Baby kingfisher debut catches imagination
BIRD lovers have been aflutter at the first recorded sighting in three decades of a baby kingfisher at an inner city nature reserve.
The dazzling blue bird turned up in a mist net at Bog Meadows Nature Reserve, in west Belfast when volunteers were conducting one of their regular morning visits to record, ring, and release breeding birds.
An adult kingfisher, caught earlier this summer, was the first kingfisher to be discovered by the bird ringers since they started running the tagging site at Bog Meadows in 1995.
Aidan Crean, from Friends of Bog Meadows, said they were "absolutely thrilled to find kingfishers, right here in the heart of Belfast".
"Bog Meadows is one of the last remaining wildlife sites in the city, but due to its relative isolation and bustling location beside the M1, it's an unlikely spot to see these very vulnerable and shy birds," he said,
"However, the fortunes of this wetland habitat have been transformed, thanks to conservation work carried out by Ulster Wildlife, creating an ideal location for kingfishers and other wetland-loving creatures to thrive."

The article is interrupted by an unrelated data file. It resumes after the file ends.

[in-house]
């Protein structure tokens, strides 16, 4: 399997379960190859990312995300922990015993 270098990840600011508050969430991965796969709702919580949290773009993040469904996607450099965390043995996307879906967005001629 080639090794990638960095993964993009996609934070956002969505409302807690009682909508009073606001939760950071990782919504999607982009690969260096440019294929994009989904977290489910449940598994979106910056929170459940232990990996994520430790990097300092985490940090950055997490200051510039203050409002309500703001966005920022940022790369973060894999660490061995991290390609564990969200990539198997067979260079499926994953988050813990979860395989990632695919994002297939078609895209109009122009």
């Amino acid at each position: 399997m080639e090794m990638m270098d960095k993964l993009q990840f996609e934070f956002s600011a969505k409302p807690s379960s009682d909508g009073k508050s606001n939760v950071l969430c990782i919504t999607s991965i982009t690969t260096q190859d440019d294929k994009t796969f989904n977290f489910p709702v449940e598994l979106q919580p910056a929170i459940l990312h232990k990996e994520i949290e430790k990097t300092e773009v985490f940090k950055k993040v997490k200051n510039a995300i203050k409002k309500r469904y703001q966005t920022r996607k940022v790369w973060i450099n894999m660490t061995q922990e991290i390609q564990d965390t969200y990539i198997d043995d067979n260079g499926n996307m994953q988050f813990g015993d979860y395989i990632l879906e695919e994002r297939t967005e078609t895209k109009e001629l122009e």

In recent years, Ulster Wildlife has undertaken major habitat improvement works at Bog Meadows, including deepening and widening ponds and ditches, removing invasive species and controlling scrub to help rejuvenate the wetland.
"There have been several sightings of adult kingfishers along the ponds and streams since the start of spring. This is a good sign that there's plenty of fish to catch and, most importantly, clean water and good habitat," Mr Crean.
"It's doubtful that the birds are nesting at Bog Meadows but, we hope that if the environment is right, they might be encouraged to raise their young here in the future."
Also spotted at the nature reserve is the breeding reed warbler - normally a passage bird in Northern Ireland which has now started to raise its young - and spotted flycatcher.